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History’s Mysteries LLC is an Iowa business striving to preserve history throughout Northeast Iowa. Our expertise includes cemetery repair and research of real estate and cemeteries.

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The Library of Congress

Explore the Library of Congress and enjoy all the treasures! The recent episode of American Experience: The Poisoner’s Handbook, led me back to the Library of Congress website. I was intrigued by the images displayed on vintage medicine bottles and chemist advertising. Poisons were so proliferate in the early 20th century.
I had used the Library of Congress site occasionally through the years, yet I know I have underutilized all the knowledge the site beholds. Oh, how I wish I could visit in person, someday perhaps! The collection I have enjoyed the most has been the maps. This time around, I entered the daguerreotypes collection and entered my state, “Iowa” into the search. The only result that came up was an image for George Wallace Jones, whom I instantly recognized as a Senator whom changed the life outcome of one local pioneer I have researched extensively over the last decade.
            In the past, the ease of maneuvering the LOC website was in my experience, the downfall of the site. It appears to be improving, but it always seemed to yield minimal results, if any. I recall in the past even having difficulty finding the same results upon a return search with the numerous portals navigating the archive.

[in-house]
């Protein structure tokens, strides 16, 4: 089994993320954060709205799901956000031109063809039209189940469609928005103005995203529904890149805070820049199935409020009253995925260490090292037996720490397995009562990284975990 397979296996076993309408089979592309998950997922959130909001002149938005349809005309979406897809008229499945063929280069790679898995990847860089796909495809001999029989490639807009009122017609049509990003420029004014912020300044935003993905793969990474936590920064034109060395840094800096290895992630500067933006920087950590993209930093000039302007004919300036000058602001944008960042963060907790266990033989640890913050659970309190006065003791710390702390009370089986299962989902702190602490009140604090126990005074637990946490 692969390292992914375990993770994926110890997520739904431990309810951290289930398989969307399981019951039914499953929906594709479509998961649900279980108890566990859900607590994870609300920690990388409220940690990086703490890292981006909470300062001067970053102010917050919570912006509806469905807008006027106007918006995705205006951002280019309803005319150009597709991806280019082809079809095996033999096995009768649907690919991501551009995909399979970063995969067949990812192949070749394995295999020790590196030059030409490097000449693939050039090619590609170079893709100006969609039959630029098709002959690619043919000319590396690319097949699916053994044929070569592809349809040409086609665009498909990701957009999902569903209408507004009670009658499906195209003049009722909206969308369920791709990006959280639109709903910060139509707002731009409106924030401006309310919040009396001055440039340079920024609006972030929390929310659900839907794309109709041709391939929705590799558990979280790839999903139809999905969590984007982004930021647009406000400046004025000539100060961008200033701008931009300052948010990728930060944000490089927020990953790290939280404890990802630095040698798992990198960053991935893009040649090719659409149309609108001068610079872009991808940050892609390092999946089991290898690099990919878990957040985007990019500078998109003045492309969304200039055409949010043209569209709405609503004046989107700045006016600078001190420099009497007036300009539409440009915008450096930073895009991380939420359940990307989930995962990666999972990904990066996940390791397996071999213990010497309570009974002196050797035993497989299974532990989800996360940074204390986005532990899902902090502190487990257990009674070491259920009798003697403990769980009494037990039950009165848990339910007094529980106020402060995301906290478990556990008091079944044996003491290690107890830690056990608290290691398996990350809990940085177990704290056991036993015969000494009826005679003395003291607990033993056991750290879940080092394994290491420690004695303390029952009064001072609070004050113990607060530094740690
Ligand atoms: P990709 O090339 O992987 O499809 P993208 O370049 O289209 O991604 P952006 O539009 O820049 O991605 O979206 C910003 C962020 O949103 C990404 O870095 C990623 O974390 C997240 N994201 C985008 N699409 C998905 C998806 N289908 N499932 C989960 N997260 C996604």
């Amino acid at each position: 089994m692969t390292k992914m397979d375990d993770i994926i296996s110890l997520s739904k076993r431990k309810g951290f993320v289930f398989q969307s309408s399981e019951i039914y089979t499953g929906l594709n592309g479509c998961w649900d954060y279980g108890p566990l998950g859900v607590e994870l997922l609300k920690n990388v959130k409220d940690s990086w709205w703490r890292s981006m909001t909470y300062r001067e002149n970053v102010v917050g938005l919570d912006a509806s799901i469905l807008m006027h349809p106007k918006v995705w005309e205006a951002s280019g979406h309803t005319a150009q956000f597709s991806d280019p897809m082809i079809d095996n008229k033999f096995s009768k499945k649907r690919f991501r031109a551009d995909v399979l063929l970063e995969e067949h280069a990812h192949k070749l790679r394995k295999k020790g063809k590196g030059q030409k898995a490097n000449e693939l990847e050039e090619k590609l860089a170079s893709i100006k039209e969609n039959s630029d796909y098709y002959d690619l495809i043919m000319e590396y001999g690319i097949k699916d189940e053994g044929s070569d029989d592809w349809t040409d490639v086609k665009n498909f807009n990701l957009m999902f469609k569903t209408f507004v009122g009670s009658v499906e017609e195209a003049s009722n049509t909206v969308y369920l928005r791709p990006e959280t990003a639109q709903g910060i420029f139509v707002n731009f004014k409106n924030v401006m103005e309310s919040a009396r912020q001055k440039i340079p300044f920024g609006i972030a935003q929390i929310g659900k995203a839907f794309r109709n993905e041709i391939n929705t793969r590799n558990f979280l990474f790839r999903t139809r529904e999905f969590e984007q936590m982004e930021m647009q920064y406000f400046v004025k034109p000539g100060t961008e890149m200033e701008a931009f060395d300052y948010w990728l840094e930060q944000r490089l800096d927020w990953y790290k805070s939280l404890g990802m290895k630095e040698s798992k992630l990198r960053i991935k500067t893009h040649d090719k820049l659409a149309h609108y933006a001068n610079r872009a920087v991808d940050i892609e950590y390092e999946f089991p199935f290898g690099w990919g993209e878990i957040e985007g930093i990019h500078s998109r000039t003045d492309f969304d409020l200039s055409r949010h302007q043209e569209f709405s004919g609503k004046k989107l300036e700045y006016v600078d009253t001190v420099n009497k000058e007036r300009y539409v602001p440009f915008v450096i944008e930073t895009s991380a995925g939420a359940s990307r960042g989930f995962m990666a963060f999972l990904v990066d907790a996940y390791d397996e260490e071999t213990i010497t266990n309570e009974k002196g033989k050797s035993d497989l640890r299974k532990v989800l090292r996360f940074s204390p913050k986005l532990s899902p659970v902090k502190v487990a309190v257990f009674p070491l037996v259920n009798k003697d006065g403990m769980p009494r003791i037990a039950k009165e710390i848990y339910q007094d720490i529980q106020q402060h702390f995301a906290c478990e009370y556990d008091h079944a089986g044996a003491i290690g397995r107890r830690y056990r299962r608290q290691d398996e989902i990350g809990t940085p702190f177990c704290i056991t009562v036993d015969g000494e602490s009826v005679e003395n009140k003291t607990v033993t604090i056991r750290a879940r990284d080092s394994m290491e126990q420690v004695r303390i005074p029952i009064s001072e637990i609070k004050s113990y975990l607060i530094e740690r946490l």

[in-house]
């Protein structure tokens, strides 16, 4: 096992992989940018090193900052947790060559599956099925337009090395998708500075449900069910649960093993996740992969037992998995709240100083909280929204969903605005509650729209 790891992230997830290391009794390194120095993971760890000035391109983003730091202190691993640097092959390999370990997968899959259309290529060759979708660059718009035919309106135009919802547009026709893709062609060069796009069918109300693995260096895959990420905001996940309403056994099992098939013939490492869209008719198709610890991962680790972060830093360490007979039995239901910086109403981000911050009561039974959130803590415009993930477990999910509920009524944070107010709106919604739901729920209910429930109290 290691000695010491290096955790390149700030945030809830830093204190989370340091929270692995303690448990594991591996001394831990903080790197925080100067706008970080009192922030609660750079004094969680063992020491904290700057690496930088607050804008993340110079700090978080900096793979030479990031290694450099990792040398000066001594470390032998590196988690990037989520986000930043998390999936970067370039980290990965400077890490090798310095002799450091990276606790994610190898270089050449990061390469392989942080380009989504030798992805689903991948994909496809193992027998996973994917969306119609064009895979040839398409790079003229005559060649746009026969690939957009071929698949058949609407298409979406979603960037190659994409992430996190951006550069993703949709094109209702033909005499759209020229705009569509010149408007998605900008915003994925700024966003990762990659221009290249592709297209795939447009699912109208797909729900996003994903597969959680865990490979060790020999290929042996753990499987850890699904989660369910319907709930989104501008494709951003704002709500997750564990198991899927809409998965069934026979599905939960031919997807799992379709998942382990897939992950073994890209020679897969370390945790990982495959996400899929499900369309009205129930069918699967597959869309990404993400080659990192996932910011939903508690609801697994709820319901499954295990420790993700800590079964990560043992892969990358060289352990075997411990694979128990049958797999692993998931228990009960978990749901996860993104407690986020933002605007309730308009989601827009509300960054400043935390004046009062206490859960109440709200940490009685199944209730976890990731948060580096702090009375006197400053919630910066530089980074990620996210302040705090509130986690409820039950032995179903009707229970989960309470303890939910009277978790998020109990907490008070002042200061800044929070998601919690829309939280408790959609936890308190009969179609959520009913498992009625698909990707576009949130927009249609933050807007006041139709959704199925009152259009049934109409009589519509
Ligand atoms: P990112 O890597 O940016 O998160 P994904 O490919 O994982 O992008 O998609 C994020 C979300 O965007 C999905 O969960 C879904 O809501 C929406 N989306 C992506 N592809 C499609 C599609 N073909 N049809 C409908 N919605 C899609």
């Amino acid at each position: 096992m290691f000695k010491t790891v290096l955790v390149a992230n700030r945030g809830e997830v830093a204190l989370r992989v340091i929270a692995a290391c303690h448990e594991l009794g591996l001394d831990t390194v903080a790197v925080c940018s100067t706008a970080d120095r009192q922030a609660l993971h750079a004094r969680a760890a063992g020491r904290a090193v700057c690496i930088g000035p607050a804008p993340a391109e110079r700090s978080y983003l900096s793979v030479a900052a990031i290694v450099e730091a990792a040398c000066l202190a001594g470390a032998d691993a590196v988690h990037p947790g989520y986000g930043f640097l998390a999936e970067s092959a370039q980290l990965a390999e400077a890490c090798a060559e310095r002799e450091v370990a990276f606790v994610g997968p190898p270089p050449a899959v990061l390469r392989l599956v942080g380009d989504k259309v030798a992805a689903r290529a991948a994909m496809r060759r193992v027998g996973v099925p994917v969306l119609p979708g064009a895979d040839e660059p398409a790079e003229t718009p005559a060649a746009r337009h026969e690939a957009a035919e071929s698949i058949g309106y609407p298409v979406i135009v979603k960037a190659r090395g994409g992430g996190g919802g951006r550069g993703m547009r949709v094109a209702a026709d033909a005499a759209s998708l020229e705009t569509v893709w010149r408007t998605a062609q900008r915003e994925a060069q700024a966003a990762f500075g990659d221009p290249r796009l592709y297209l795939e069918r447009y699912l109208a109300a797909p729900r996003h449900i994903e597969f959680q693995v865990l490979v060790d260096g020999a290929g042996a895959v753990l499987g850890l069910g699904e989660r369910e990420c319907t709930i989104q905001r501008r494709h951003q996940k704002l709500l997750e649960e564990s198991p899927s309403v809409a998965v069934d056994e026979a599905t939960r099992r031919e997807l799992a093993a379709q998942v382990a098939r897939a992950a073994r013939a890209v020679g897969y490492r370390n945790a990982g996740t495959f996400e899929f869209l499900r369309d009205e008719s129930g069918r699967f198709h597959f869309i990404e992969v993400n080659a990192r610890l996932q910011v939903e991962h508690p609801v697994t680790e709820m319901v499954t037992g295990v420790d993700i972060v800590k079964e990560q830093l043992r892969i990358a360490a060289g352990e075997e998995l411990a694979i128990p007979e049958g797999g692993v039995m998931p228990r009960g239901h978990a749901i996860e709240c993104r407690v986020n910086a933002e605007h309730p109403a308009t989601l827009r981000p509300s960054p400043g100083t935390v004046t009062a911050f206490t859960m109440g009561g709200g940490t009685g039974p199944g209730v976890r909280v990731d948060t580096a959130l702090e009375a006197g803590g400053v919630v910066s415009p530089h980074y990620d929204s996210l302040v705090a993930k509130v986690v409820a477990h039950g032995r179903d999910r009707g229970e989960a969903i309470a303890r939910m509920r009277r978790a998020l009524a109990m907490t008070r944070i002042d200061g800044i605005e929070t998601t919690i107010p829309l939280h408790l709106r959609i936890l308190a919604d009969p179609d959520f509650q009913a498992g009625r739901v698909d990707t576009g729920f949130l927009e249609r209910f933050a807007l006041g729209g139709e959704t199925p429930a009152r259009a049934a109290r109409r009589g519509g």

The Rare Book Collection offers some unique specimens. At the top appeared a reward poster for the murderer of Abraham Lincoln. The $100,000.00 reward offered would be equivalent to roughly $1.5 million today! The poster was issued by the War Department and bears photos of Surrat, Booth and Harold. The reward was $50,000.00 for Booth and $25,000.00 each for Surrat and Harold. I had not been familiar with Surrat and Harold, so figure this is the time to learn!
            A quick search shows David Harold is actually David Herold. There are numerous online accounts of the conspirators involved with Lincoln’s assassination, such as this one by the University of Missouri-Kansas City.
            Back to The Poisoner’s Handbook - what a fascinating episode! I was not aware that the government poisoned alcohol during Prohibition. The film states that in the eyes of Dr. Charles Norris, the plague of Prohibition comes to realization1.
According to the video, Norris’ motto from a Viennese morgue was placed on the new Chief Medical Examiner building in New York. The translation from Latin means “Let conversation cease, let laughter flee, this is the place where death delights to help the living.”2

     1 “The Poisoner’s Handbook,” American Experience, 7 January 2014, Adobe Flash format, Public Broadcasting Service. American Experience, (http://www.pbs.org/wgbh/americanexperience/film/poisoners/ : accessed 9 January 2014), time 1:07:50.
     2 “The Poisoner’s Handbook,” time 1:50:52.